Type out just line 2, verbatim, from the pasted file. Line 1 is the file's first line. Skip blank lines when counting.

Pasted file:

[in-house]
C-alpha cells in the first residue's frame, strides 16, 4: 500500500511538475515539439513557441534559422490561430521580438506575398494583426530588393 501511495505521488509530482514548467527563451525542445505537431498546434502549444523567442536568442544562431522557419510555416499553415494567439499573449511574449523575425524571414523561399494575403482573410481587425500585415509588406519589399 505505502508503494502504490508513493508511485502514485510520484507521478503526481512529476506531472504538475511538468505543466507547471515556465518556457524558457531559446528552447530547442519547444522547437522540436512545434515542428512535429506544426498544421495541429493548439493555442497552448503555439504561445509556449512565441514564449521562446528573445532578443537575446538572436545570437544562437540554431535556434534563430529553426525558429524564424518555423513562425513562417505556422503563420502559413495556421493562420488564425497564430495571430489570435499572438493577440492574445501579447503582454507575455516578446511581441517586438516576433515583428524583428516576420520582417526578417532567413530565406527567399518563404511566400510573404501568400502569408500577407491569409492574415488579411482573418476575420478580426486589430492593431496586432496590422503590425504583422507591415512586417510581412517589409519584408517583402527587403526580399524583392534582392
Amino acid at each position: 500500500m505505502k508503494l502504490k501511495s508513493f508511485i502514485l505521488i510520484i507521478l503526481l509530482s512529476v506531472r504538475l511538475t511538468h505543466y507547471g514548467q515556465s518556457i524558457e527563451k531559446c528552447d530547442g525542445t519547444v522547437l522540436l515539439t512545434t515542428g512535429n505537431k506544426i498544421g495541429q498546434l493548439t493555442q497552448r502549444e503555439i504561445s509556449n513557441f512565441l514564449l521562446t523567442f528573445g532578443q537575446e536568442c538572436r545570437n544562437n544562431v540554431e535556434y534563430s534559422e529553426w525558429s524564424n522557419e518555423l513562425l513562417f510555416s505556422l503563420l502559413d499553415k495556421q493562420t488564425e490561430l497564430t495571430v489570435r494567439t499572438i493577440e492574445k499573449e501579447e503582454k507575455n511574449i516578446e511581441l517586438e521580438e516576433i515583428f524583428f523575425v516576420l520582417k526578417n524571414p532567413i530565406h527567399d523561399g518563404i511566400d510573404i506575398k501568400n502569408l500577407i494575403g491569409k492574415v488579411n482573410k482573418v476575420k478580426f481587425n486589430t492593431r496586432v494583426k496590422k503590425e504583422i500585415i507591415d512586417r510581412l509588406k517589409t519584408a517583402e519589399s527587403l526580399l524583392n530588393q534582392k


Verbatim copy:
C-alpha cells in the first residue's frame, strides 16, 4: 500500500511538475515539439513557441534559422490561430521580438506575398494583426530588393 501511495505521488509530482514548467527563451525542445505537431498546434502549444523567442536568442544562431522557419510555416499553415494567439499573449511574449523575425524571414523561399494575403482573410481587425500585415509588406519589399 505505502508503494502504490508513493508511485502514485510520484507521478503526481512529476506531472504538475511538468505543466507547471515556465518556457524558457531559446528552447530547442519547444522547437522540436512545434515542428512535429506544426498544421495541429493548439493555442497552448503555439504561445509556449512565441514564449521562446528573445532578443537575446538572436545570437544562437540554431535556434534563430529553426525558429524564424518555423513562425513562417505556422503563420502559413495556421493562420488564425497564430495571430489570435499572438493577440492574445501579447503582454507575455516578446511581441517586438516576433515583428524583428516576420520582417526578417532567413530565406527567399518563404511566400510573404501568400502569408500577407491569409492574415488579411482573418476575420478580426486589430492593431496586432496590422503590425504583422507591415512586417510581412517589409519584408517583402527587403526580399524583392534582392